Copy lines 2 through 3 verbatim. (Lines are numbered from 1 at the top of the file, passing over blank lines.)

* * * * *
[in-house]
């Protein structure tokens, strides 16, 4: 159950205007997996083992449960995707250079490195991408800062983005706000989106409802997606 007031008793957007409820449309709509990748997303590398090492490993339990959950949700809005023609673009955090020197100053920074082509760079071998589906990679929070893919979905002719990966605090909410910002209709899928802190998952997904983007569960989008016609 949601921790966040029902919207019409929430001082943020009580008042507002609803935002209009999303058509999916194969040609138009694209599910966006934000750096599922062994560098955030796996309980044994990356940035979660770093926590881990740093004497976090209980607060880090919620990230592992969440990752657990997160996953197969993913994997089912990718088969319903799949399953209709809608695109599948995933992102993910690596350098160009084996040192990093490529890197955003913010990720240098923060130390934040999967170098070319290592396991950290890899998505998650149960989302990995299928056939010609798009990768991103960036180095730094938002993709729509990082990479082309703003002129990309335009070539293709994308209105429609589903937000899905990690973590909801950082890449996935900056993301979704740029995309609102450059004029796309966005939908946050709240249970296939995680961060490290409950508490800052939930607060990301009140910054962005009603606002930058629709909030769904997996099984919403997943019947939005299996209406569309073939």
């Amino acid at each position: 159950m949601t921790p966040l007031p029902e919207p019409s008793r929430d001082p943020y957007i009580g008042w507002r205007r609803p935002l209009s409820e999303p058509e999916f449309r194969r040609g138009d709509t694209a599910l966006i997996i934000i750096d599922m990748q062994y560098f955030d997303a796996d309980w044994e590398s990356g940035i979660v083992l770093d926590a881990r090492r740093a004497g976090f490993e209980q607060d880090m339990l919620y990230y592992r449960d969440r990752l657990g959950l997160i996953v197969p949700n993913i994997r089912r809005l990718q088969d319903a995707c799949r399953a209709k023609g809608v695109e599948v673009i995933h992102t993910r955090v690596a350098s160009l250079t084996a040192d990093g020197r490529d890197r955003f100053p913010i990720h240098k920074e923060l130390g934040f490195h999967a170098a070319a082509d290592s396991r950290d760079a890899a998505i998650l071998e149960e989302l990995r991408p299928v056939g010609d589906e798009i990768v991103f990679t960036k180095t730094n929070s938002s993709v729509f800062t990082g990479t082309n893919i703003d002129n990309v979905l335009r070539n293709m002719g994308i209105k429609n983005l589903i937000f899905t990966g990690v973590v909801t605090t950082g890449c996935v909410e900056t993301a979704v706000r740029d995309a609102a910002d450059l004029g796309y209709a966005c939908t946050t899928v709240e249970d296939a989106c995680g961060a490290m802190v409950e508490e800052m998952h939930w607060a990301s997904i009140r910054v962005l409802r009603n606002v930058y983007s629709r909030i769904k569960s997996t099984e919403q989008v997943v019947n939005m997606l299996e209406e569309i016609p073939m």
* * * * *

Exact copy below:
């Protein structure tokens, strides 16, 4: 159950205007997996083992449960995707250079490195991408800062983005706000989106409802997606 007031008793957007409820449309709509990748997303590398090492490993339990959950949700809005023609673009955090020197100053920074082509760079071998589906990679929070893919979905002719990966605090909410910002209709899928802190998952997904983007569960989008016609 949601921790966040029902919207019409929430001082943020009580008042507002609803935002209009999303058509999916194969040609138009694209599910966006934000750096599922062994560098955030796996309980044994990356940035979660770093926590881990740093004497976090209980607060880090919620990230592992969440990752657990997160996953197969993913994997089912990718088969319903799949399953209709809608695109599948995933992102993910690596350098160009084996040192990093490529890197955003913010990720240098923060130390934040999967170098070319290592396991950290890899998505998650149960989302990995299928056939010609798009990768991103960036180095730094938002993709729509990082990479082309703003002129990309335009070539293709994308209105429609589903937000899905990690973590909801950082890449996935900056993301979704740029995309609102450059004029796309966005939908946050709240249970296939995680961060490290409950508490800052939930607060990301009140910054962005009603606002930058629709909030769904997996099984919403997943019947939005299996209406569309073939």
């Amino acid at each position: 159950m949601t921790p966040l007031p029902e919207p019409s008793r929430d001082p943020y957007i009580g008042w507002r205007r609803p935002l209009s409820e999303p058509e999916f449309r194969r040609g138009d709509t694209a599910l966006i997996i934000i750096d599922m990748q062994y560098f955030d997303a796996d309980w044994e590398s990356g940035i979660v083992l770093d926590a881990r090492r740093a004497g976090f490993e209980q607060d880090m339990l919620y990230y592992r449960d969440r990752l657990g959950l997160i996953v197969p949700n993913i994997r089912r809005l990718q088969d319903a995707c799949r399953a209709k023609g809608v695109e599948v673009i995933h992102t993910r955090v690596a350098s160009l250079t084996a040192d990093g020197r490529d890197r955003f100053p913010i990720h240098k920074e923060l130390g934040f490195h999967a170098a070319a082509d290592s396991r950290d760079a890899a998505i998650l071998e149960e989302l990995r991408p299928v056939g010609d589906e798009i990768v991103f990679t960036k180095t730094n929070s938002s993709v729509f800062t990082g990479t082309n893919i703003d002129n990309v979905l335009r070539n293709m002719g994308i209105k429609n983005l589903i937000f899905t990966g990690v973590v909801t605090t950082g890449c996935v909410e900056t993301a979704v706000r740029d995309a609102a910002d450059l004029g796309y209709a966005c939908t946050t899928v709240e249970d296939a989106c995680g961060a490290m802190v409950e508490e800052m998952h939930w607060a990301s997904i009140r910054v962005l409802r009603n606002v930058y983007s629709r909030i769904k569960s997996t099984e919403q989008v997943v019947n939005m997606l299996e209406e569309i016609p073939m």